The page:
115. 115. Personal Protective Equipment<br />
  116. 116. Personal Protective Equipment<br />
  117. 117. What’s Wrong?<br />
  118. 118. Exercise #2<br />Jason was working alone on Sunday with Neisseriameningitidis, concentrating it with a bench-top centrifuge prior to aliquoting it into cryovials. Several days later, he developed a high fever and chills, reported to the ER, and was admitted. He lapsed into a coma and came within two hours of dying from an acute case of meningitis.<br />Jason was working alone on Sunday with Neisseriameningitidis, concentrating it with a bench-top centrifuge prior to aliquotingit into cryovials. Several days later, he developed a high fever and chills, reported to the ER, and was admitted. He lapsed into a coma and came within two hours of dying from an acute case of meningitis.<br />
  119. 119. Laboratory Infections<br />1965 Survey<br /><ul><li> Fewer than 20% of all reported infections</li></ul> were associated with a known accident<br /><ul><li> Exposure to infectious aerosols considered</li></ul> to be plausible but unconfirmed source for<br /> more than 80% of reported cases<br />All lab operations, including repairs, should be<br />performed to reduce or eliminate aerosol production!<br />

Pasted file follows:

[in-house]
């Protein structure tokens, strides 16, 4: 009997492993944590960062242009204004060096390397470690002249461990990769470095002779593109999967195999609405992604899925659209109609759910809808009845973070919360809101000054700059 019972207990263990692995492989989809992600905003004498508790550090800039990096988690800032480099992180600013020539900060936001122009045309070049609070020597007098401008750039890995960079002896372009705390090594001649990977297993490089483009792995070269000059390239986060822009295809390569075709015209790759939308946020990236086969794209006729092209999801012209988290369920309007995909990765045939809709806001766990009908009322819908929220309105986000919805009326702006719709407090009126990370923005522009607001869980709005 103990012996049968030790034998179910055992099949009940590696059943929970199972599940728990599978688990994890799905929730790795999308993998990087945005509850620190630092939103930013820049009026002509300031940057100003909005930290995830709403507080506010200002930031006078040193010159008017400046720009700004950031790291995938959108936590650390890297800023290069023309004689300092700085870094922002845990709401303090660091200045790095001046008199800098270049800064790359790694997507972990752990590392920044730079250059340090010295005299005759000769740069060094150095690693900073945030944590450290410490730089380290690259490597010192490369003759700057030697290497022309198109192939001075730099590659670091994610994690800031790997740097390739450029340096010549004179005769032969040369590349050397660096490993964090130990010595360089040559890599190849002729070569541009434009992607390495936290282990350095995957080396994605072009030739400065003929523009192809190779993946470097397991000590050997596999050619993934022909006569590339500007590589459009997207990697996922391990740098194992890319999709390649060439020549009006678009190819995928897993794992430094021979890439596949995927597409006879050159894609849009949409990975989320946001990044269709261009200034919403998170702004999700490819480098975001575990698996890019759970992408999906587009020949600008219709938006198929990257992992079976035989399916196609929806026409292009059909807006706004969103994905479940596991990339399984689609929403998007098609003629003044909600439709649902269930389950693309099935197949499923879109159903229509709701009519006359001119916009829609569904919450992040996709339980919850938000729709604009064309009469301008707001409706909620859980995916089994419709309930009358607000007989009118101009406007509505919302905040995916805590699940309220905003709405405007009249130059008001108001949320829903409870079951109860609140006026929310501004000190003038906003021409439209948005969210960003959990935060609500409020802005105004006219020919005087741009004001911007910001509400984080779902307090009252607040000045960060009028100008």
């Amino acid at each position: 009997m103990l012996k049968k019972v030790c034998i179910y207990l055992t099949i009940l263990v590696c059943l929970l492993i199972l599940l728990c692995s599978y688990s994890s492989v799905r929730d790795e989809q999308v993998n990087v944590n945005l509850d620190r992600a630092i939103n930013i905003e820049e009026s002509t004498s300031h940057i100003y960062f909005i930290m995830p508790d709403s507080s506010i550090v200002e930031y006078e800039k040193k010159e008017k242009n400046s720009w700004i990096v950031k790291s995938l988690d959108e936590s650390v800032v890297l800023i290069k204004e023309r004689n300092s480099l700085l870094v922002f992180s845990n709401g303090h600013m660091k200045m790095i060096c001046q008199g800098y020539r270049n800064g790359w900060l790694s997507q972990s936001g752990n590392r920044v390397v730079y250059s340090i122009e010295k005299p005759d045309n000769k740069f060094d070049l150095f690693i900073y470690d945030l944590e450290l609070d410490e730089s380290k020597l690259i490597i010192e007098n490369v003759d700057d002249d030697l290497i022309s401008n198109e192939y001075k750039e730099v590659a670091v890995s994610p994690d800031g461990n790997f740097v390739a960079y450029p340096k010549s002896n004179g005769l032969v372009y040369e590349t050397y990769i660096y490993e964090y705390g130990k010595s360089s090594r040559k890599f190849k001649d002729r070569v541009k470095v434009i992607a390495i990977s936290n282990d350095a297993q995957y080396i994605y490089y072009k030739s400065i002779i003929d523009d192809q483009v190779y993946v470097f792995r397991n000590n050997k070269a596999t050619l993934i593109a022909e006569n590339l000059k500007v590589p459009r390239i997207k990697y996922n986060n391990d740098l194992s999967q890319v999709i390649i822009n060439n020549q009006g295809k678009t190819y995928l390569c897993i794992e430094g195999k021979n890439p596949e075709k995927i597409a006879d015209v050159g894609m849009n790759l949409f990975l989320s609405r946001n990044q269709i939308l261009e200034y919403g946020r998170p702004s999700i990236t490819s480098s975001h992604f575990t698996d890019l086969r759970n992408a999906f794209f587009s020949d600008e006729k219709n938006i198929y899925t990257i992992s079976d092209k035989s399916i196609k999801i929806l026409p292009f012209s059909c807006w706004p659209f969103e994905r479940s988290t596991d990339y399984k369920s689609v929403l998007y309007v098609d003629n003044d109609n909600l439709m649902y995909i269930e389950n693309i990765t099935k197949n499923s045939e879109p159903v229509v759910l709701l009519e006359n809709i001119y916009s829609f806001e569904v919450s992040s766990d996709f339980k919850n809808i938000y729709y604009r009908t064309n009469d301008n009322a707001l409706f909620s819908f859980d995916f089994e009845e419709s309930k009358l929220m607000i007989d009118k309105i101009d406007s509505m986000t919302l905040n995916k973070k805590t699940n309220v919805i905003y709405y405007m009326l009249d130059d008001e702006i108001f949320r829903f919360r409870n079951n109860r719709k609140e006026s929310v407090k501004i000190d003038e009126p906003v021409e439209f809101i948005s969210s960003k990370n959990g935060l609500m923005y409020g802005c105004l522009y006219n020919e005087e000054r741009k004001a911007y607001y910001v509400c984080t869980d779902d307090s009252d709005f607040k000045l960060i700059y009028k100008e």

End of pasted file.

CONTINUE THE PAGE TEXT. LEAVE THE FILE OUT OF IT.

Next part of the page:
120. 120. Aerosols<br />Aerosol Generating Lab Operations<br /><ul><li>Pipetting
  121. 121. Mixing
  122. 122. Pouring
  123. 123. Vortexing
  124. 124. Centrifuging
  125. 125. Loading syringes
  126. 126. Flaming loops
  127. 127. Lasers, cell sorters</li></li></ul><li>Aerosols<br />Experiment: Take a culture with known concentration (1010/ml culture) back to your lab and perform various lab operations as carefully as you can for 10 min. Then, sample area around where the operation was performed and culture for contamination. (Dimmick, et. al. 1973)<br />Results Organisms Recovered<br />Blender, open 106<br />Sonicator with bubbling 106<br />Pipetting, vigorous 106<br />Dropping culture 3 X 105<br />Splash on a centrifuge rotor 105<br />Blender, opened after 1 minute 2 X 104<br />Pipetting, carefully 104<br />